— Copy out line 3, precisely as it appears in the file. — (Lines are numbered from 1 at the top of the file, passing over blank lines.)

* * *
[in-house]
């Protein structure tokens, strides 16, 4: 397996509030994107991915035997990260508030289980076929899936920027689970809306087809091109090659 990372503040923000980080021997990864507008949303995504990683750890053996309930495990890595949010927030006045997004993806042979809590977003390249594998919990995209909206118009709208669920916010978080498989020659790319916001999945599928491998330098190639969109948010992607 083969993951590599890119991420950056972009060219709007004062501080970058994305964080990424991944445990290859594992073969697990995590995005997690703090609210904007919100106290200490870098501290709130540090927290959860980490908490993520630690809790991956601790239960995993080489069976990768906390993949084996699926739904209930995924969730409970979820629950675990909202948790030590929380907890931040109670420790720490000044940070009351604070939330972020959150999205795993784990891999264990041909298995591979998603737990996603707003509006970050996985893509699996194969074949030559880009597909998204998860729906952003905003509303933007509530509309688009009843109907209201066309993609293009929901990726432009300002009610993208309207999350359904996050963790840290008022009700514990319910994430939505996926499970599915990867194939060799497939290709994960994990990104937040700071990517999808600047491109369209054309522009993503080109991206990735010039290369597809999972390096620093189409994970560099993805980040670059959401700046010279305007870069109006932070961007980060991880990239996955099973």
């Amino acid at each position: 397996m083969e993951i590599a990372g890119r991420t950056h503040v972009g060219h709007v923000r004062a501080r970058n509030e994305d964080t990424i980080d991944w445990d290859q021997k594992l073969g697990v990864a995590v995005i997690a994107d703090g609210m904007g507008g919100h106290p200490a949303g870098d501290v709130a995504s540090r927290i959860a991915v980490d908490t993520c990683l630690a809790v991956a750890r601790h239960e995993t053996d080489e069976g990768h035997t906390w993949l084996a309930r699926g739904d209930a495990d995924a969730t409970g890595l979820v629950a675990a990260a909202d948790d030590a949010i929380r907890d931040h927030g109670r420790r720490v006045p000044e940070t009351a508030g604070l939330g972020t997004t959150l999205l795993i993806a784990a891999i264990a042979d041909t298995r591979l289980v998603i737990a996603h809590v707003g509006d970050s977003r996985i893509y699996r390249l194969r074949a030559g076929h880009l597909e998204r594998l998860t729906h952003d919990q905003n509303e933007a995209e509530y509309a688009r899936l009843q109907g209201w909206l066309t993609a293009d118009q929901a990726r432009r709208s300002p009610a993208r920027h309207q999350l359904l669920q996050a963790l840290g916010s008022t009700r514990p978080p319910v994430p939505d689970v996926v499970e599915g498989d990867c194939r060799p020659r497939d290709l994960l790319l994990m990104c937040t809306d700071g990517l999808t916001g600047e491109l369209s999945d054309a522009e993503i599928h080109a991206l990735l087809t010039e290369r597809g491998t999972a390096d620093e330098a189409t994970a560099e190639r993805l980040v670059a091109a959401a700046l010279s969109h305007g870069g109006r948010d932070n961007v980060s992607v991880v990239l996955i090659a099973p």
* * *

């Amino acid at each position: 397996m083969e993951i590599a990372g890119r991420t950056h503040v972009g060219h709007v923000r004062a501080r970058n509030e994305d964080t990424i980080d991944w445990d290859q021997k594992l073969g697990v990864a995590v995005i997690a994107d703090g609210m904007g507008g919100h106290p200490a949303g870098d501290v709130a995504s540090r927290i959860a991915v980490d908490t993520c990683l630690a809790v991956a750890r601790h239960e995993t053996d080489e069976g990768h035997t906390w993949l084996a309930r699926g739904d209930a495990d995924a969730t409970g890595l979820v629950a675990a990260a909202d948790d030590a949010i929380r907890d931040h927030g109670r420790r720490v006045p000044e940070t009351a508030g604070l939330g972020t997004t959150l999205l795993i993806a784990a891999i264990a042979d041909t298995r591979l289980v998603i737990a996603h809590v707003g509006d970050s977003r996985i893509y699996r390249l194969r074949a030559g076929h880009l597909e998204r594998l998860t729906h952003d919990q905003n509303e933007a995209e509530y509309a688009r899936l009843q109907g209201w909206l066309t993609a293009d118009q929901a990726r432009r709208s300002p009610a993208r920027h309207q999350l359904l669920q996050a963790l840290g916010s008022t009700r514990p978080p319910v994430p939505d689970v996926v499970e599915g498989d990867c194939r060799p020659r497939d290709l994960l790319l994990m990104c937040t809306d700071g990517l999808t916001g600047e491109l369209s999945d054309a522009e993503i599928h080109a991206l990735l087809t010039e290369r597809g491998t999972a390096d620093e330098a189409t994970a560099e190639r993805l980040v670059a091109a959401a700046l010279s969109h305007g870069g109006r948010d932070n961007v980060s992607v991880v990239l996955i090659a099973p």